This is the beautiful Dilly who came in to see our Veterinary Surgeon Emily with a case of persistent smelly breath (halitosis). Despite Dilly’s owner’s best efforts (daily toothbrushing and dental chews to manage her calculus), she developed a condition called periodontitis which is an irreversible disease of the teeth and their attachments.
How our team treated Dilly
Dilly had a stage one dental procedure under anaesthetic to professionally clean her teeth (ultrasonic scaling), we took some oral x-rays and charted her mouth (looking for pockets, holes and wobbly teeth) so we could tell exactly how many teeth were affected and identify any teeth which needed removal.
After her gums had recovered, she came back four weeks later to have twenty-three teeth removed and her gums sutured to prevent infection. She recovered well from her anaesthetic and was back home and eating later that evening.
Seven days later at her follow-up appointment, it was confirmed that Dilly’s extraction sites had healed beautifully. Her owner said she was eating enthusiastically and appeared much happier in herself (and had much nicer smelling breath!).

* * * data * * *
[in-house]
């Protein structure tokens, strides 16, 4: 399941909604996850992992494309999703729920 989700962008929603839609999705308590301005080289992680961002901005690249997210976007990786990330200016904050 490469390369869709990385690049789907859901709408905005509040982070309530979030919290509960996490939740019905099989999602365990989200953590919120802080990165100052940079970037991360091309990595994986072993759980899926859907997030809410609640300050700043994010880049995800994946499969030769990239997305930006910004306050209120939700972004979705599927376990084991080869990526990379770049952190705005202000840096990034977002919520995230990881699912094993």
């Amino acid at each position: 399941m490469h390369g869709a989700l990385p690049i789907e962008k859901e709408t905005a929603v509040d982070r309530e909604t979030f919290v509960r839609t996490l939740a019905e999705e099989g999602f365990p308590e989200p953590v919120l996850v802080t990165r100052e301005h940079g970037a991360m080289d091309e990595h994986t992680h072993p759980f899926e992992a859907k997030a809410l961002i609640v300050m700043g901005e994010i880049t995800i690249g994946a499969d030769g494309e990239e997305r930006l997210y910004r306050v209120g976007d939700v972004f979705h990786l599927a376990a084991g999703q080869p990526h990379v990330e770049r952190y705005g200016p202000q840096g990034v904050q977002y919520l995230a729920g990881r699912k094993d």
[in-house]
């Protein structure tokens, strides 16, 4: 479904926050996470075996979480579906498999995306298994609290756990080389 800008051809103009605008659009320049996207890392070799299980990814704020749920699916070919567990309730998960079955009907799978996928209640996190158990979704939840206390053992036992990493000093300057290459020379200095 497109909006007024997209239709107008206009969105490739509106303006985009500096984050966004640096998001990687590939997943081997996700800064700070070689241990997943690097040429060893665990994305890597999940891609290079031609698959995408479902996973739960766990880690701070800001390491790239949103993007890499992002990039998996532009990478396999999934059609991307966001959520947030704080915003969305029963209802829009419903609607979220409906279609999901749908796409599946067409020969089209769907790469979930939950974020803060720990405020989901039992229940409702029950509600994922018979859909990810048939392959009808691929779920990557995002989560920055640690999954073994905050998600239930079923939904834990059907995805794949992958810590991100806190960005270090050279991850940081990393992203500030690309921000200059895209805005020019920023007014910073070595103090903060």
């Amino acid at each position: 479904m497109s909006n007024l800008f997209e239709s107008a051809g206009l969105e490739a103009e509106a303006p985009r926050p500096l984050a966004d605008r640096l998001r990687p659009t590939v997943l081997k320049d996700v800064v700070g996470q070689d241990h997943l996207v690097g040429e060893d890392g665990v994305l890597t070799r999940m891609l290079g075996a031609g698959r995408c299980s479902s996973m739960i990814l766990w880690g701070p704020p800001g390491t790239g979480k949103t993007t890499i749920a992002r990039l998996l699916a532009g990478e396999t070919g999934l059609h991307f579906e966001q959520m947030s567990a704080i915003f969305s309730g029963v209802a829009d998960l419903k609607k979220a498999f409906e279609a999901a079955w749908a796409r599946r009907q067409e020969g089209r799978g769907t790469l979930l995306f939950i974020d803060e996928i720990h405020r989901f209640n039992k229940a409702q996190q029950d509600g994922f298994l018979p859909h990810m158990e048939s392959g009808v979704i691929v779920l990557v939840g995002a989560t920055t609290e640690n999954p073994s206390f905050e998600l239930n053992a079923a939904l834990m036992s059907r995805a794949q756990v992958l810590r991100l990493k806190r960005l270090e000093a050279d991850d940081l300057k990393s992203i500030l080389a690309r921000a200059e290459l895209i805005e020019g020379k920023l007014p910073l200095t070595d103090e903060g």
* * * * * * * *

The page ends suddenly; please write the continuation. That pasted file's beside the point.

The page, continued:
Dental disease in dogs & cats is common
Over 80% of dogs and 85% of cats over the age of 3 have active dental disease and in many cases, this will require intervention (from professional cleaning to extractions). Dental disease is one of the most undiagnosed causes of pain for our pets and this can often be easily managed either through effective care given at home or veterinary intervention. Many pets will bravely persevere with eating and drinking and show no obvious symptoms despite suffering from oral pain.
If your pet is experiencing bad breath, has red/bleeding gums or discoloured teeth, please don’t hesitate to book an appointment with our team.